Het Arresthuis (Judgment House) – Roermond, the Netherlands

This 19th-century Dutch prison was transformed into a boutique hotel by the Van der Valk hotels group and local firm Engelman Architecten several years ago. The 150 cells became 40 rooms and suites (which come with names like The Jailer and The Lawyer), with the original prison hallway serving as a glam, mod lounge.

Louviers Music School – Louviers, France

Originally a convent, this 17th-century building also served as a prison at one point before being converted into a music school in 1990. More recently, French studio Opus 5 gave the complex a glassy, two-level extension, which features a concert hall on the top floor and a music library on the bottom level.

Palencia Civic Center – Palencia, Spain

In the hands of Madrid-based practice Exit Architects and architect Eduardo Delgado Orusco, a former brick prison building has turned into a polished civic and cultural center. The four-winged complex now houses an auditorium, multi-purpose venues, and classrooms.

Jury Café – Melbourne, Australia

Melbourne’s historic Pentridge Prison is in the process of being rehabilitated into a shopping and residential complex. One building within those prison walls has recently been converted into a 5,000-square-foot cafe, aptly named Jury Cafe, by Aussie firm Biasol: Design Studio. The austere concrete structure is now adorned with light plywood furniture and hanging lights.

Caffè Letterario – Florence, Italy

Caffè Letterario is located within the former prison of Le Murate, Florence. It was closed down years ago and later redesigned by the famous Italian architect Renzo Piano. The area is a great example of new Italian architecture and definitely worth a visit. The café is located in the middle of a big courtyard surrounded by trees, the perfect place for grabbing a cup of coffee or enjoying some of the many cultural events that the place offers on warm summer nights.

Alcatraz Hotel – Kaiserslautern, Germany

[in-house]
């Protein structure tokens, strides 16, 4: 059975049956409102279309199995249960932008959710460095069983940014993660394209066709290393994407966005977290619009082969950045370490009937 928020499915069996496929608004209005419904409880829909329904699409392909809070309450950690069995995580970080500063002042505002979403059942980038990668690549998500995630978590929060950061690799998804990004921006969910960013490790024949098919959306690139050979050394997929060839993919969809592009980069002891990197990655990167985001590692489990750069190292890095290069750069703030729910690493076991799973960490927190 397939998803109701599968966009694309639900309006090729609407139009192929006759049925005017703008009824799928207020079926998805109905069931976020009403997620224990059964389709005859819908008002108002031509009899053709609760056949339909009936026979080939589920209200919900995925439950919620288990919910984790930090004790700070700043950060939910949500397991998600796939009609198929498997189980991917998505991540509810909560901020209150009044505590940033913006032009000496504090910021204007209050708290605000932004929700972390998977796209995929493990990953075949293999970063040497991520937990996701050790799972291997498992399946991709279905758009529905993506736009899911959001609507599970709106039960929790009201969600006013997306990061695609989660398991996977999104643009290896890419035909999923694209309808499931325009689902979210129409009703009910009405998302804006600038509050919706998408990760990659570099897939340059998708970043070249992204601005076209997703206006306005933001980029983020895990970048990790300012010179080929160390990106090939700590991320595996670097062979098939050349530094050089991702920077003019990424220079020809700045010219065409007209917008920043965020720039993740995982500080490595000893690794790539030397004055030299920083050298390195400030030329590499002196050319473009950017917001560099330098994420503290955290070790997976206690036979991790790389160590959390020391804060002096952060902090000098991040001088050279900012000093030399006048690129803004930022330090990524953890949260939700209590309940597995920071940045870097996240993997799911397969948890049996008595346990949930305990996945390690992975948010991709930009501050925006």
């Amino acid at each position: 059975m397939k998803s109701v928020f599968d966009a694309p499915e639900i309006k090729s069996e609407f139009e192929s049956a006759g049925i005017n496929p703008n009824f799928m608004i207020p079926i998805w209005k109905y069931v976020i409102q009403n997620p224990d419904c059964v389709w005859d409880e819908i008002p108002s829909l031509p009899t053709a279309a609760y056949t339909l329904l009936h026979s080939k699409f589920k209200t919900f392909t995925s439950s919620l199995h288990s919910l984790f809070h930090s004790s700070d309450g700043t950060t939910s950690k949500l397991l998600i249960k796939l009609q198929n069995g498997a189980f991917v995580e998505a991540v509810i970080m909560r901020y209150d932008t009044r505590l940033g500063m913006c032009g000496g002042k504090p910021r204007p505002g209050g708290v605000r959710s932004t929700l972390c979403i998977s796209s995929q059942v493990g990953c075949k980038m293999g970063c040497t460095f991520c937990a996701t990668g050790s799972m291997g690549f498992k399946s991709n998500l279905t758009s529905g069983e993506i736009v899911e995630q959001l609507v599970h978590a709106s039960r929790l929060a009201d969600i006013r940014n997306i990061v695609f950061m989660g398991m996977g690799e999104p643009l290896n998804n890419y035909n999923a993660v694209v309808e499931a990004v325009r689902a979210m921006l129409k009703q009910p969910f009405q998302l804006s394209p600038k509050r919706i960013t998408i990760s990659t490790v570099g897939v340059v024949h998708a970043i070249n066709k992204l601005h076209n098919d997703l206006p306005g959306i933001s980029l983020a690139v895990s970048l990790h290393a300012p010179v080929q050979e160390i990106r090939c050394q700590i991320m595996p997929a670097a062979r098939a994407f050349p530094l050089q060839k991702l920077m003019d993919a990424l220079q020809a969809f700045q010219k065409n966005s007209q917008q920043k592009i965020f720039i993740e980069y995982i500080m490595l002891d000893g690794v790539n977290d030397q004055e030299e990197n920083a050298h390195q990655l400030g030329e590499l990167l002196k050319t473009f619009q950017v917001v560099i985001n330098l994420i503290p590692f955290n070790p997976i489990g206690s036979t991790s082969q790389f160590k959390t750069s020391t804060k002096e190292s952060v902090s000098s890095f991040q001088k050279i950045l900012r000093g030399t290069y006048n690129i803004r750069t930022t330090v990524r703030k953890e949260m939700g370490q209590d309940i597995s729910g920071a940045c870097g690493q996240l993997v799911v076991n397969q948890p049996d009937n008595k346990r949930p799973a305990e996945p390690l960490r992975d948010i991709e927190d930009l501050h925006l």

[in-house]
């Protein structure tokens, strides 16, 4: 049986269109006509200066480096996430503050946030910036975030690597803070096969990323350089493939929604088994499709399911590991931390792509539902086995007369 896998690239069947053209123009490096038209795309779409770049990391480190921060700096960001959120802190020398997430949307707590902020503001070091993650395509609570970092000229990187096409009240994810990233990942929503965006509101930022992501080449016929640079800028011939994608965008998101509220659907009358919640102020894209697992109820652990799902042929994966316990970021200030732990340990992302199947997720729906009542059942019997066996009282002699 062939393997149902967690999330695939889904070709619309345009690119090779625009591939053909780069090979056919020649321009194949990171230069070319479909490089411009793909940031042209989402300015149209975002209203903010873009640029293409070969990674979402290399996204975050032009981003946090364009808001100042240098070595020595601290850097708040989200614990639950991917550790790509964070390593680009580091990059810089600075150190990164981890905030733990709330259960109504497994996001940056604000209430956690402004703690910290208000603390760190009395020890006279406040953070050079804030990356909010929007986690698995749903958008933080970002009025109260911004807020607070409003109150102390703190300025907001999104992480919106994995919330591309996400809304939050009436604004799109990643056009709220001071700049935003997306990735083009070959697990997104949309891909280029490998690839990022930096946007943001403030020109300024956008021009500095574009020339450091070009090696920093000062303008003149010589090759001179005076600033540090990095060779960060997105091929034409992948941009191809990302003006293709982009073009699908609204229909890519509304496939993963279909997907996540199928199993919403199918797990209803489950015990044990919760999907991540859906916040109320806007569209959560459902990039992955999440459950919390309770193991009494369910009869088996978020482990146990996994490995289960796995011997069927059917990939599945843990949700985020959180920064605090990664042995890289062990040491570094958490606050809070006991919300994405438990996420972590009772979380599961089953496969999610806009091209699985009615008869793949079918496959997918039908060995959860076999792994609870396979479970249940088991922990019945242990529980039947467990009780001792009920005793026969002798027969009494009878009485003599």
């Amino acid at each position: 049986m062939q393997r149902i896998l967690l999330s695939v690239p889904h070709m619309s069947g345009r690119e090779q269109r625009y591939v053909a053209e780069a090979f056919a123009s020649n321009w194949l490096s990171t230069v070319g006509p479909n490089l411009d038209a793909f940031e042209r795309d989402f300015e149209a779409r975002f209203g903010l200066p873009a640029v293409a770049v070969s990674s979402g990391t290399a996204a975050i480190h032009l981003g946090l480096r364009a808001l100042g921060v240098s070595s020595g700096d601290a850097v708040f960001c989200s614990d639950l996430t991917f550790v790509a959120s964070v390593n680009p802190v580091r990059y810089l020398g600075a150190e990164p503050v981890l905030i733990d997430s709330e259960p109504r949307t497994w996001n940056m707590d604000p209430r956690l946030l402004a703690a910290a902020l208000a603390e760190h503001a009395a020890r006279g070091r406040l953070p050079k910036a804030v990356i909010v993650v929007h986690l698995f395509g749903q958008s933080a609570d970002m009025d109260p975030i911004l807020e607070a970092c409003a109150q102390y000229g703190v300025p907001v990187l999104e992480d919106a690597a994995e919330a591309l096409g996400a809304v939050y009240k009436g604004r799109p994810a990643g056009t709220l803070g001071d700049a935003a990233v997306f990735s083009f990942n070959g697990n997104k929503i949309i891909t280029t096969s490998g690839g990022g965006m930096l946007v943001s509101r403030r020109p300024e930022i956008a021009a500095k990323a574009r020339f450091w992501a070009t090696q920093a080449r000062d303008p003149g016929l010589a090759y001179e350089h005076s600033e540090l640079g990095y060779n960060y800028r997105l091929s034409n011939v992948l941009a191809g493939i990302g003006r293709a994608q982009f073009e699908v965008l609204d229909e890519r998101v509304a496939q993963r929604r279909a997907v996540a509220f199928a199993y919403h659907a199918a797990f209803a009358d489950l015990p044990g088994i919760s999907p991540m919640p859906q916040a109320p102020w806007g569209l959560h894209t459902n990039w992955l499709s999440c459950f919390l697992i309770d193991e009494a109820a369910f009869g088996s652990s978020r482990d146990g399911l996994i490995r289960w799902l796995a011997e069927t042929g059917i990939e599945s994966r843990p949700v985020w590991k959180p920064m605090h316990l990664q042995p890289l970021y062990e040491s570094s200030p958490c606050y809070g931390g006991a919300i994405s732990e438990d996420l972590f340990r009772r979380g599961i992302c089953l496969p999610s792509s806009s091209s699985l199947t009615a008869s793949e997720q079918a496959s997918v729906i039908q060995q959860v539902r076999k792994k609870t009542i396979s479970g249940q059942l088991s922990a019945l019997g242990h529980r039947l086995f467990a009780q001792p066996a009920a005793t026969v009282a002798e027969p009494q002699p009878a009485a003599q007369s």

A hotel in Germany is offering a ‘captivating’ stay by locking up their guests in old prison cells. The Alcatraz hotel in Kaiserslautern was once a fully functioning prison, which has now been transformed into a modern guesthouse with a twist. The hotel’s 56 rooms offer a night behind bars, complete with stripy prison pajamas to provide customers with a full experience. It took 18 months to complete the transformation from prison to hotel, which features cells, comfort rooms and suits, as well as a restaurant and meeting room.

The ban of small water plastic bottles

With the COP21, the United Nations Conference on Climate Change – happening right now in Paris – sustainability is THE hot topic of the moment.

Last month, San Francisco passed a law that would ban plastic water bottles smaller than 21 ounces (= 62 centiliters). To get a better pollution control, this decision is bringing the city closer to its zero-waste goal: San Francisco wants no more waste going to its landfills by 2020. San Francisco is the first city in the United States to implement such a law, especially with the ambitious target of phasing it out during the next 4 years. Swedbrand’s Creative Director Chad Lethbridge states: “I’m sure San Francisco won’t be the last city to do this.”




However, this law only applies to plastic water bottles of a certain size – it concerns neither big plastic bottles nor soda bottles.

What could be the alternatives?

  • Re-usable plastic bottles are being encouraged. New innovative re-usable plastic bottles are appearing, like Aladdin with their attractive designs or Illumicap with their color-changing LED bottle-caps.
  • Research is focusing more intensely on the development of sustainable bottles now in order to find a replacement for plastic bottles. For example, Ecoxpac’s Green Fiber Bottle project is currently creating bottles that can be composted.


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Sources: Global Flare, The Dieline

Packaging of the beverage trends in China

Here are some beverage trends that the Chinese market is witnessing. Lately, much emphasis has been put on health: drinks that improve your skin and intestinal flora, or reduce tooth decay and diabetes, or harmonize your body’s yin and yang are meeting an increasing success. How does China bottle up their health elixirs ?